This website use cookies and similar technologies to improve the site and to provide customised content and advertising. By using this site, you agree to this use. To learn more, including how to change your cookie settings, please view our Cookie Policy
Pocketmags Digital Magazines
Pocketmags Digital Magazines


From checkpoints to settlements, Israel is increasingly privatizing its control over parts of the West Bank


THE SUN HAD barely risen, and Khairy Masoud was already in trouble. It was a cold morning in February, and Masoud, a day laborer and father of eight, had just passed through a military checkpoint separating his home in the West Bank, near the city of Tulkarem, from Israel. As he hurried to the chaotic parking lot for a ride to work, he says a tissue fell from his pocket. Suddenly, an armed Israeli guard shouted at him in Russian-accented Hebrew and confiscated his most important documents: his work permit and identification card. His infraction: littering. Masoud waited for hours until the guard returned the documents. By then, he’d already lost the day of work.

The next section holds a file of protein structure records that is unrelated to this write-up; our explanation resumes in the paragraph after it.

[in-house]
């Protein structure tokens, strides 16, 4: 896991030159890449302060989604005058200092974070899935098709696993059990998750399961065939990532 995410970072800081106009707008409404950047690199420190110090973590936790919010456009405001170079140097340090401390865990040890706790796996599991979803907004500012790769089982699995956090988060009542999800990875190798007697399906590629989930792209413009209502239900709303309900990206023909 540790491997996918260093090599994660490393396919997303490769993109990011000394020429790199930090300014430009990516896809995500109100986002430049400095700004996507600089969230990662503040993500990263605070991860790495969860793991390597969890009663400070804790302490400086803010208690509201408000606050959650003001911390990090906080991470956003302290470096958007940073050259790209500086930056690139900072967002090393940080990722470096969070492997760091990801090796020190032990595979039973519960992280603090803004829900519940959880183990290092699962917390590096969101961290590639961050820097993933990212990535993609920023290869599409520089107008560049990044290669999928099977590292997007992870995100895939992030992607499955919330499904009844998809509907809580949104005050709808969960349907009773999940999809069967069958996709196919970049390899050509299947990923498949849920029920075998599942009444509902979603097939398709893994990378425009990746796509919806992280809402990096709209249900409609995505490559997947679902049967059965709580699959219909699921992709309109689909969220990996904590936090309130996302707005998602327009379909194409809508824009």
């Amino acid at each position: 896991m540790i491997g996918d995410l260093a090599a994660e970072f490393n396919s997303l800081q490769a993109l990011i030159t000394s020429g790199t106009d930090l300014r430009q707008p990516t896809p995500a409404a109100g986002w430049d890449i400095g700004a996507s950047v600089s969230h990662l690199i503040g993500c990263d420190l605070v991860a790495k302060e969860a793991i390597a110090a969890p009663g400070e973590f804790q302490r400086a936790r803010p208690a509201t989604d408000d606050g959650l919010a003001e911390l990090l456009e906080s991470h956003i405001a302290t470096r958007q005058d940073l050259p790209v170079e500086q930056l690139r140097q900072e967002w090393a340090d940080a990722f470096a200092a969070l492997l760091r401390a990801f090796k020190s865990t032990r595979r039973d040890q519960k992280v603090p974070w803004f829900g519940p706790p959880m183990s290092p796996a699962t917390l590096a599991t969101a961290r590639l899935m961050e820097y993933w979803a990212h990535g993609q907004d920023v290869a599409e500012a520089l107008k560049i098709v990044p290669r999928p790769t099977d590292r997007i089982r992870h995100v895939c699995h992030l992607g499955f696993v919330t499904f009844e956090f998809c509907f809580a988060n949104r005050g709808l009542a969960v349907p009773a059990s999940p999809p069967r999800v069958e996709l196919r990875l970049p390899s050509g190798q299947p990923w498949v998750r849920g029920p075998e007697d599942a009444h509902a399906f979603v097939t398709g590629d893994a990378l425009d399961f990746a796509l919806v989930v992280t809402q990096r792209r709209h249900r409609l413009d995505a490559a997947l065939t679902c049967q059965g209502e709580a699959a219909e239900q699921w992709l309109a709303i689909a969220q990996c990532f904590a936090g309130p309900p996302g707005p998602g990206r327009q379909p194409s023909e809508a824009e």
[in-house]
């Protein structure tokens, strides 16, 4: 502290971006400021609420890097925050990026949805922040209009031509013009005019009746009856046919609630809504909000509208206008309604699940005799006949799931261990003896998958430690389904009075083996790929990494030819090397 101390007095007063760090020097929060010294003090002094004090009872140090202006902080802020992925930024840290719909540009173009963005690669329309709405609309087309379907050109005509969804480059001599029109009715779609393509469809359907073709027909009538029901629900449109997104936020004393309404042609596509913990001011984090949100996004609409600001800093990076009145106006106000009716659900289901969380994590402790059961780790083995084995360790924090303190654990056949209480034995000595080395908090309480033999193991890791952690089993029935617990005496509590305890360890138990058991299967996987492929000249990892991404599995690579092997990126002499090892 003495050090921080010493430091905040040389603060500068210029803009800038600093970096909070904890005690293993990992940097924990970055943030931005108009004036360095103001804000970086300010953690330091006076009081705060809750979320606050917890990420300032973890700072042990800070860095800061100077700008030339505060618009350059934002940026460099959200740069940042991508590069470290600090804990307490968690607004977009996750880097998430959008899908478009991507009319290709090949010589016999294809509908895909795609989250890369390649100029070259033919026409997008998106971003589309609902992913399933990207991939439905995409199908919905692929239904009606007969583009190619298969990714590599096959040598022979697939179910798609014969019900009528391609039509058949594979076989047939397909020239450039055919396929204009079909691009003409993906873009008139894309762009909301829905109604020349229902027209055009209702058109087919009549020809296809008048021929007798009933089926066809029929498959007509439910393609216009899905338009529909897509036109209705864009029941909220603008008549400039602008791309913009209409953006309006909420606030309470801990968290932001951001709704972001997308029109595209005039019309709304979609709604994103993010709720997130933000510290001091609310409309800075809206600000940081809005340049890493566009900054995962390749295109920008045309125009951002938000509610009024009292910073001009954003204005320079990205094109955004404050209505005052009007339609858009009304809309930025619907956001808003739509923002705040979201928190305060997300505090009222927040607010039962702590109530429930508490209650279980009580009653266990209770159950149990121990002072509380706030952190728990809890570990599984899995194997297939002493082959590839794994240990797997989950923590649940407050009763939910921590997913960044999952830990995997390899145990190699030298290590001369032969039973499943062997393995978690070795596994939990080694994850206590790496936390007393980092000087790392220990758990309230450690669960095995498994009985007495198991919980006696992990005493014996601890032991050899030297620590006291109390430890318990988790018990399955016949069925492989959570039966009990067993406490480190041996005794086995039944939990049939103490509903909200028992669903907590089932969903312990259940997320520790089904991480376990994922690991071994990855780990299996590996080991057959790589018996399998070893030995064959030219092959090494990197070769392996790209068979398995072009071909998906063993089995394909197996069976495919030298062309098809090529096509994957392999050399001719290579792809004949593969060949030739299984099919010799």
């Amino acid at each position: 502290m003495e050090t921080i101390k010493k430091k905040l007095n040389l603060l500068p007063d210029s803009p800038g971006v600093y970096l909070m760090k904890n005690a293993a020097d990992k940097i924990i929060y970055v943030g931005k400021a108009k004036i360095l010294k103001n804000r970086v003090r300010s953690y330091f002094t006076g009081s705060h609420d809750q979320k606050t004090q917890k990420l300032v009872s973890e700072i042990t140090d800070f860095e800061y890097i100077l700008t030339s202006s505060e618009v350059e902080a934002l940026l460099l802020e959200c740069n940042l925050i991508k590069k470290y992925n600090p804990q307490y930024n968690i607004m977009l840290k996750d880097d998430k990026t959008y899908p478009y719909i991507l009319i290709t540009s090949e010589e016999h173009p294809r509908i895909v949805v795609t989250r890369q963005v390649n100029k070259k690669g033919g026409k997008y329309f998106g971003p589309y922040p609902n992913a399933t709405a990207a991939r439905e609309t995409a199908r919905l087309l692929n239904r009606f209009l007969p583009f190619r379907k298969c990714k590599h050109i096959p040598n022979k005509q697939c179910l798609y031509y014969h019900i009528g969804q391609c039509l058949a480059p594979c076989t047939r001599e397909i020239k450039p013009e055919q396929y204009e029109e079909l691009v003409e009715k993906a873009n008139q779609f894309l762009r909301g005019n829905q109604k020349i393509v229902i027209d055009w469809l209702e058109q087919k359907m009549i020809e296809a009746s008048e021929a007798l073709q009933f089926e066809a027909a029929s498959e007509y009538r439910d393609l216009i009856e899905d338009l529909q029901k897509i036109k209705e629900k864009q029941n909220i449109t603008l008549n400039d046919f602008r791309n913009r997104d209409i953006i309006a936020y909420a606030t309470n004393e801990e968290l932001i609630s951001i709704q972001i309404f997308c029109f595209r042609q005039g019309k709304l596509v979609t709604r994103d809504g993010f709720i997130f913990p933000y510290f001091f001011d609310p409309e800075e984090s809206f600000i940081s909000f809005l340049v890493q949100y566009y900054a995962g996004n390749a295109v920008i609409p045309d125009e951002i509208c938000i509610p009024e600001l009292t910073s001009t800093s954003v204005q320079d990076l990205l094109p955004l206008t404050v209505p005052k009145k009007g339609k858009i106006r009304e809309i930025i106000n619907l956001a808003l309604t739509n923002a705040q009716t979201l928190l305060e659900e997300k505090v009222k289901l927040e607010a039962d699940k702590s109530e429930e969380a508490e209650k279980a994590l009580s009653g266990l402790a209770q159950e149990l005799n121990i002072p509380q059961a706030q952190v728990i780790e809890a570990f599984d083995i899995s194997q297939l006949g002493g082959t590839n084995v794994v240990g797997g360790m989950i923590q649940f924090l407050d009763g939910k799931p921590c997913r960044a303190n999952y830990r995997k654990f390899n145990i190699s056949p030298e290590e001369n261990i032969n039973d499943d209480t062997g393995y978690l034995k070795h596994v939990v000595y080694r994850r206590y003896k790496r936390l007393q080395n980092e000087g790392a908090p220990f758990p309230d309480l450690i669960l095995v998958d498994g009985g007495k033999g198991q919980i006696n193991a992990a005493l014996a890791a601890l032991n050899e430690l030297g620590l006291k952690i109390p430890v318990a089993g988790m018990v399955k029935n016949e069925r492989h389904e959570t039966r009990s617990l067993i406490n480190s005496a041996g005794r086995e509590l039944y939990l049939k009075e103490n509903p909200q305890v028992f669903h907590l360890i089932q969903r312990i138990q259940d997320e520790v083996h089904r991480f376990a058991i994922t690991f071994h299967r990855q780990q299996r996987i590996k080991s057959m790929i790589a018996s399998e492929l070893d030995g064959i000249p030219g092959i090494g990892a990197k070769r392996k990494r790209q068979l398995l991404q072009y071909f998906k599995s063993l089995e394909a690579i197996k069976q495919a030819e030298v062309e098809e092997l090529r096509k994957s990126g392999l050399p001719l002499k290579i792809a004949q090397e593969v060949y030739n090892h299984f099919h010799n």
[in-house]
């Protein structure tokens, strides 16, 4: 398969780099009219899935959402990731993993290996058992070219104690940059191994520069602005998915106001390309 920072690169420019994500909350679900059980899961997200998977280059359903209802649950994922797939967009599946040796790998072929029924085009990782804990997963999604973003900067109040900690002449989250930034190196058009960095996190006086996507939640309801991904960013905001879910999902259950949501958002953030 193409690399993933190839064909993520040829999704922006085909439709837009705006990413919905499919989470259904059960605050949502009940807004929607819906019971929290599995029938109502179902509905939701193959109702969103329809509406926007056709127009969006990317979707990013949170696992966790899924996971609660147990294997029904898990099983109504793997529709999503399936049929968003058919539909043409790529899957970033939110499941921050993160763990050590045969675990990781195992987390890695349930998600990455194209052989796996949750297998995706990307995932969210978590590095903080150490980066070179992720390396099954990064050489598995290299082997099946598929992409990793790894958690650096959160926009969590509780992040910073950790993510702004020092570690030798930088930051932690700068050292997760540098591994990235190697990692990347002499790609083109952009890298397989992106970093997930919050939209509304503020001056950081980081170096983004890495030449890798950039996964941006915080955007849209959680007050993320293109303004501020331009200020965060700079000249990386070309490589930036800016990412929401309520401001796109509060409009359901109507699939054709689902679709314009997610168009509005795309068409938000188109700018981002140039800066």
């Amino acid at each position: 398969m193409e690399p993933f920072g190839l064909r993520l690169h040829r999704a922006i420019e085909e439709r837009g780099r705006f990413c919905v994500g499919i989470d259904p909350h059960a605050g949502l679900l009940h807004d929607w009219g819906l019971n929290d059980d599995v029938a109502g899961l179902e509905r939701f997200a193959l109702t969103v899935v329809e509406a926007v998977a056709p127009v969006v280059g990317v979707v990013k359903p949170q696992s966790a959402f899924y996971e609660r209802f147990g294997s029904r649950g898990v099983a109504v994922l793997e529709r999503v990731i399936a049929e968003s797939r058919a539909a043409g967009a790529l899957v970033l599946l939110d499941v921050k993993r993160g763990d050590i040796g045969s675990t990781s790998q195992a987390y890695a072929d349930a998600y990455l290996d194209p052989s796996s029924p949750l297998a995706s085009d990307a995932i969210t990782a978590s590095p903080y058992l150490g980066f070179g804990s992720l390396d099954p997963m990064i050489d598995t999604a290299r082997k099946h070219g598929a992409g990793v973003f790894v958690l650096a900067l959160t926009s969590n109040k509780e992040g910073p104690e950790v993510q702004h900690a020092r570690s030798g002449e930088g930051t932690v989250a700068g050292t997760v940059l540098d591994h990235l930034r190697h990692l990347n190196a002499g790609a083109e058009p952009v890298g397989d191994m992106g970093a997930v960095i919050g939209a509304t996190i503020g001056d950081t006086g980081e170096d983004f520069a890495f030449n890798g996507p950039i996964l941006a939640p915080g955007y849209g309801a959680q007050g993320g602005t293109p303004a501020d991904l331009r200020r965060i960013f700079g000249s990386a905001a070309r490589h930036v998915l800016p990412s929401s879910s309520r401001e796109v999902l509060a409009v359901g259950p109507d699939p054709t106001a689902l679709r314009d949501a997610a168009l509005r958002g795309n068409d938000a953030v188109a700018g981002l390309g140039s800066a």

Purchase options below
Find the complete article and many more in this issue of Newsweek International - 5th May 2017
If you own the issue, Login to read the full article now.
Single Issue - 5th May 2017
Or 499 points
Annual Digital Subscription
Only $ 0.67 per issue
Or 3399 points
Monthly Digital Subscription
Only $ 0.94 per issue
Or 399 points

View Issues

About Newsweek International

ONE MILLION DEAD: WHAT WAR WITH NORTH KOREA WOULD LOOK LIKE What would another armed conflict on the peninsula look like? During the Korean War, which lasted from 1950 to 1953, some 2.7 million Koreans died, along with 33,000 Americans and 800,000 Chinese. In any pre-emption scenario now, the U.S. would try to keep the strike limited to the task at hand; at the same time, Washington would signal in any way it could, probably via the North’s ally in Beijing, that it did not seek a wider war.